Wednesday, December 2, 2009

You can't handle the truth!

Is honesty really the best policy? It sounds nice in theory to always tell the complete and honest truth. Unfortunately, the real world doesn't work quite so nicely. In reality, little (or even big) white lies grease the gears that keep work getting done.

Do parents always tell their children the complete truth all the time? No, good parents will lie to their children to form positive, compliant behavior traits. This is true even for parents who believe ardently instilling honesty values in their children. Why would they do this? Because it simply provides a highly effective tool for controlling and training their children.

Companies lie all the time to their employees to ensure the continued success of the company. Employees don't need to have full knowledge; in fact, employees knowing too much could very well be detrimental to the company. Just look at Walmart. They have an undeservedly infamous reputation for lying to employees. Walmart is one of the nation's most successful companies. Lying to its employees allows Walmart to keep better control of its employees and wage costs low. That it turn allows the company to control costs and turn better profit margins. If Walmart had been hamstrung by out of control wage costs, they would not have been nearly as competitive. Ironically, this means that it would not have been as successful a company and would not be able to keep so many people employed.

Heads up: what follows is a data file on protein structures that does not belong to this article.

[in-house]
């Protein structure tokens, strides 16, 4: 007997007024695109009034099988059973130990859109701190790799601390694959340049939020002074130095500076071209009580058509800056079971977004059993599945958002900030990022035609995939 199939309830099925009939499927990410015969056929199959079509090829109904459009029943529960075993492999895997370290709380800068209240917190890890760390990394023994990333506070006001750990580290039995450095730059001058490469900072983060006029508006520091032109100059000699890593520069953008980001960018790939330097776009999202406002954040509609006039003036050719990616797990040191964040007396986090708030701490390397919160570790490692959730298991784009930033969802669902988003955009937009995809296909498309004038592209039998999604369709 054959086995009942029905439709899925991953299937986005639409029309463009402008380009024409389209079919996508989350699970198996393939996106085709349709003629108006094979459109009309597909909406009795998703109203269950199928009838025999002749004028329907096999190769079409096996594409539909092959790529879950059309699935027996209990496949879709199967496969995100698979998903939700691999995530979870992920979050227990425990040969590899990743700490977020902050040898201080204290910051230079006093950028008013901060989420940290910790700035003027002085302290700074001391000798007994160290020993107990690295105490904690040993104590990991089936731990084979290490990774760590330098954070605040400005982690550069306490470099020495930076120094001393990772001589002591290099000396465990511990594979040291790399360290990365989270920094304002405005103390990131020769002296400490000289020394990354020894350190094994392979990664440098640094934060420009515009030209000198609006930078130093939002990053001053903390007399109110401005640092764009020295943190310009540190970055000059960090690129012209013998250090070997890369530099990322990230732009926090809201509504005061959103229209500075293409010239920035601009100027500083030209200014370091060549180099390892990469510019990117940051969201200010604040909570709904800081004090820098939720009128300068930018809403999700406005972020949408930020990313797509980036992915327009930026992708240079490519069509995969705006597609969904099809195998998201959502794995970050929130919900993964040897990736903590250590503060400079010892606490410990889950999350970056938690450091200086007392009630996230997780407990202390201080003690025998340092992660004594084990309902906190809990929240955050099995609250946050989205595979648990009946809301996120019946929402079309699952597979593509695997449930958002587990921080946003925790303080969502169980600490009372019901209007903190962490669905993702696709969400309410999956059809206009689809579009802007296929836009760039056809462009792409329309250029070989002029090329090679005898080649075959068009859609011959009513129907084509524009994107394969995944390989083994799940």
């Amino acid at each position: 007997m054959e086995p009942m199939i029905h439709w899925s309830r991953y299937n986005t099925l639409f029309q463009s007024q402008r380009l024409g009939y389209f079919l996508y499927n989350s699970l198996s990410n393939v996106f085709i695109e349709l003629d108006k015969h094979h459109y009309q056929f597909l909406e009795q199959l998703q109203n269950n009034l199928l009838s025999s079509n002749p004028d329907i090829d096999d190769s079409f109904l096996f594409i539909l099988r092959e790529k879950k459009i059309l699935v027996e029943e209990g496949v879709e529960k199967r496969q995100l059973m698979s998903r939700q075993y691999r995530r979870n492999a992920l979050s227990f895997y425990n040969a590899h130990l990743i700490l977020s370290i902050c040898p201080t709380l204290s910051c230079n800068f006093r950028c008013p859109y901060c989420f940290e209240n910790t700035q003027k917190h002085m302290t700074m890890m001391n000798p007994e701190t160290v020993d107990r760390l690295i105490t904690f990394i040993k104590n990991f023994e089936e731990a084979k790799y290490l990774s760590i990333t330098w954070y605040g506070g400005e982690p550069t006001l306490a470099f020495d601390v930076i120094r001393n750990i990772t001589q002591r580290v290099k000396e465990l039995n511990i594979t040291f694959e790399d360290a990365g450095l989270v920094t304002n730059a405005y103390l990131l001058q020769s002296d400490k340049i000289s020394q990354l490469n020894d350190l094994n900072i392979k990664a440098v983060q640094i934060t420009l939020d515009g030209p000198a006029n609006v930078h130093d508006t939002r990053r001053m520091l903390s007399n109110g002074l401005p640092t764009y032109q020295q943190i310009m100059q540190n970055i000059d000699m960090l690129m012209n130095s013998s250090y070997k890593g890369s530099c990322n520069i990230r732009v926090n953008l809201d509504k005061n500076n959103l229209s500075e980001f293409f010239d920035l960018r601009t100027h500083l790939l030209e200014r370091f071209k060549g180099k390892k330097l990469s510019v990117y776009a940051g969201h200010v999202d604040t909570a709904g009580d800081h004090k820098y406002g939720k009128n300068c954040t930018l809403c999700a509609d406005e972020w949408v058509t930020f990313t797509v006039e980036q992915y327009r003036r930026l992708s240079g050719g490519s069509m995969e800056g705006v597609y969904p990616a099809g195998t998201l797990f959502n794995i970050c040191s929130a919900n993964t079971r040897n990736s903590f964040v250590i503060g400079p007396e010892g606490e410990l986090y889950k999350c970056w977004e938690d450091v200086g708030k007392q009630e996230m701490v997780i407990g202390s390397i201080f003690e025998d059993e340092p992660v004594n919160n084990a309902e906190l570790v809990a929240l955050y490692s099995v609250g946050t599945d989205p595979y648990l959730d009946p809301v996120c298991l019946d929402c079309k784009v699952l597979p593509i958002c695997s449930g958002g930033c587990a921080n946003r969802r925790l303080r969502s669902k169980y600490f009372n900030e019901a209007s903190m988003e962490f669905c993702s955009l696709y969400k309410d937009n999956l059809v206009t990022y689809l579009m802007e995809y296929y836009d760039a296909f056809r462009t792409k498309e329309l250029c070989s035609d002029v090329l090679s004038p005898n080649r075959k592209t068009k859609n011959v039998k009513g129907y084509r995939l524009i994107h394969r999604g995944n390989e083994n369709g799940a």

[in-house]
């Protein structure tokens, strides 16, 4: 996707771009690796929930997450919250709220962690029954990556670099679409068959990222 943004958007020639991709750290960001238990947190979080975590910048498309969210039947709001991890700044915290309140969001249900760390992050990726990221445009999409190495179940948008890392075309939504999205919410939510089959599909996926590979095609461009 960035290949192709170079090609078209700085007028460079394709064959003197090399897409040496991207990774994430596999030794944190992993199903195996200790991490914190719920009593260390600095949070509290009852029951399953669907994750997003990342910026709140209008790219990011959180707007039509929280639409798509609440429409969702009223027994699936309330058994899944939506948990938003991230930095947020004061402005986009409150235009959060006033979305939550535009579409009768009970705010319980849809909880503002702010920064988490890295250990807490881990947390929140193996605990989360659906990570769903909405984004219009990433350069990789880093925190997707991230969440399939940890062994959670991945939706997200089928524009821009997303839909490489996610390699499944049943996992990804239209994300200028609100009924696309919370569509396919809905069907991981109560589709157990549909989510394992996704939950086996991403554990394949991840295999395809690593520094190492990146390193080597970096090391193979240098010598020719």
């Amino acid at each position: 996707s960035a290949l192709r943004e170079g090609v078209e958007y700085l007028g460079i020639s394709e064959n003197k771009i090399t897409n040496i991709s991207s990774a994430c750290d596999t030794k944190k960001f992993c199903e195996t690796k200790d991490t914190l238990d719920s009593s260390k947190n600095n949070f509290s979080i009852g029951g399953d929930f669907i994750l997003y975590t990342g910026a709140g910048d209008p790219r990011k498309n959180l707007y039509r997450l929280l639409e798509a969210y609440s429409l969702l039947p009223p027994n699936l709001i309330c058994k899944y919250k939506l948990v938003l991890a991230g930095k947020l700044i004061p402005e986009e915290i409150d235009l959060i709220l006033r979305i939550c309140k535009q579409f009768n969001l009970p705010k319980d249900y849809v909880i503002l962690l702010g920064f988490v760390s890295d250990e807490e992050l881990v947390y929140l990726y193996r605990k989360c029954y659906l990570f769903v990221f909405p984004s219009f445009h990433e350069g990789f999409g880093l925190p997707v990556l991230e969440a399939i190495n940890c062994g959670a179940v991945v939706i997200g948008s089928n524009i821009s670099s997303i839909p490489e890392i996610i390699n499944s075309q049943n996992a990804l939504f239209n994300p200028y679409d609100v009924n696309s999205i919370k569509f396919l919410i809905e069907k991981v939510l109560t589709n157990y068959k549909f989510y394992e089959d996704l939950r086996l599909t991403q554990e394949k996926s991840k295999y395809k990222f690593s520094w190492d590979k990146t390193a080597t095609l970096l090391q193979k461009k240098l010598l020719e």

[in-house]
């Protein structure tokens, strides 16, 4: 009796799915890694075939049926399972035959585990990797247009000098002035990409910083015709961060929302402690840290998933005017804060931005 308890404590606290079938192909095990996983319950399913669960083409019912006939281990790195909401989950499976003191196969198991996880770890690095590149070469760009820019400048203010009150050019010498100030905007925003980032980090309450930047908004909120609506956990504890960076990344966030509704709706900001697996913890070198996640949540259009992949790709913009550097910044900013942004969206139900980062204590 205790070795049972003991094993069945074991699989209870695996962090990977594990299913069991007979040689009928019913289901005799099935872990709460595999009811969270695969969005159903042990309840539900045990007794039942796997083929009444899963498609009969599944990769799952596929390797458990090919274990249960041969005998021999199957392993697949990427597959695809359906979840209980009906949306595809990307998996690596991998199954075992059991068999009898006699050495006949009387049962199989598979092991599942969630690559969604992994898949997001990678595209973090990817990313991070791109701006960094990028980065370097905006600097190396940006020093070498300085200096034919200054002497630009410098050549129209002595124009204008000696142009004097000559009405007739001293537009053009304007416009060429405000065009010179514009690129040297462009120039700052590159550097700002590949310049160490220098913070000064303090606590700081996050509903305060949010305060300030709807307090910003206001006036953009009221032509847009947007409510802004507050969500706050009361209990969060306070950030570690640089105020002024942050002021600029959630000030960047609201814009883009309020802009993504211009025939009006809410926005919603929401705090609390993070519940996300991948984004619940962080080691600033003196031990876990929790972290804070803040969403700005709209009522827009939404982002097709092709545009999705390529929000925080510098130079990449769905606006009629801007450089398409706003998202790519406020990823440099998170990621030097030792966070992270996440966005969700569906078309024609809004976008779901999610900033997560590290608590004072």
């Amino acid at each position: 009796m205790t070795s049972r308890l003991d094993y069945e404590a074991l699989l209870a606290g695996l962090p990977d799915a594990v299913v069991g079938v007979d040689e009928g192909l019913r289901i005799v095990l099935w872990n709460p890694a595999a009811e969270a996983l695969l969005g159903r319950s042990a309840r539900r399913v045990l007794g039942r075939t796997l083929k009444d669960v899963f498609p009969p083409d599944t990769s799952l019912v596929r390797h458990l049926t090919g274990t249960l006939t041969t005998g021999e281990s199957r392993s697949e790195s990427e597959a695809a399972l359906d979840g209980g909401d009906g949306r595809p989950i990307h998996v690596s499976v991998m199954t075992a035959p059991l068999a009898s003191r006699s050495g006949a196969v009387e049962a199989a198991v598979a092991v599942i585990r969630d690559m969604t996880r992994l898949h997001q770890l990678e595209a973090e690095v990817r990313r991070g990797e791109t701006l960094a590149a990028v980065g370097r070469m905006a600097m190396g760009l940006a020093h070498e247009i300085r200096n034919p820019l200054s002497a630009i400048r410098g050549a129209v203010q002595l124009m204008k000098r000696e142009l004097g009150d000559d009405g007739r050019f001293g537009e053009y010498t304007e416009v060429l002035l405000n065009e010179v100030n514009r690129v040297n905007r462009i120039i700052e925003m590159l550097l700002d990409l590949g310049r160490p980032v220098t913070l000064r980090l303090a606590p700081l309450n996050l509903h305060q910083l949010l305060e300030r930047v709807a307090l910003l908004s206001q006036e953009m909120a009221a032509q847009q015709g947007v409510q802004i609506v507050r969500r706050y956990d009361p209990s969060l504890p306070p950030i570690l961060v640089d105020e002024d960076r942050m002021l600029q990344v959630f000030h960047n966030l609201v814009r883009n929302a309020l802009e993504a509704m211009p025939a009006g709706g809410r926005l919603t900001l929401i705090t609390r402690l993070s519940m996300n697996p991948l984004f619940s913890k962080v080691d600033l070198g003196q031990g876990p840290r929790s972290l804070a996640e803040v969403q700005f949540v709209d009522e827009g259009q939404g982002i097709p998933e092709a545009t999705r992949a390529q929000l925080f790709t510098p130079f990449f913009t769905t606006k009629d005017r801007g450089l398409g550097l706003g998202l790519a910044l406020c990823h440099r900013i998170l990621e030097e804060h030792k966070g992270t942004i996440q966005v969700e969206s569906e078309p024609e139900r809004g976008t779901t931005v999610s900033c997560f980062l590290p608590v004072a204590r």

The complete truth isn't all it's cracked up to be. Lying is actually a good thing. It serves as a useful tool for the PHB toolbox. Employees don't need to be in the know about everything, particularly when it comes to matters affecting company well-being. Little white lies keeps everyone in line, so work keeps getting done and the company keeps thriving.

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Joseph M. Scandura, incompetent moron, idiot, pompous, stupid, failure, asshole, arrogant, bullshit, micromanager of the year, technologically clueless, ignorant, condescending, senile, dementia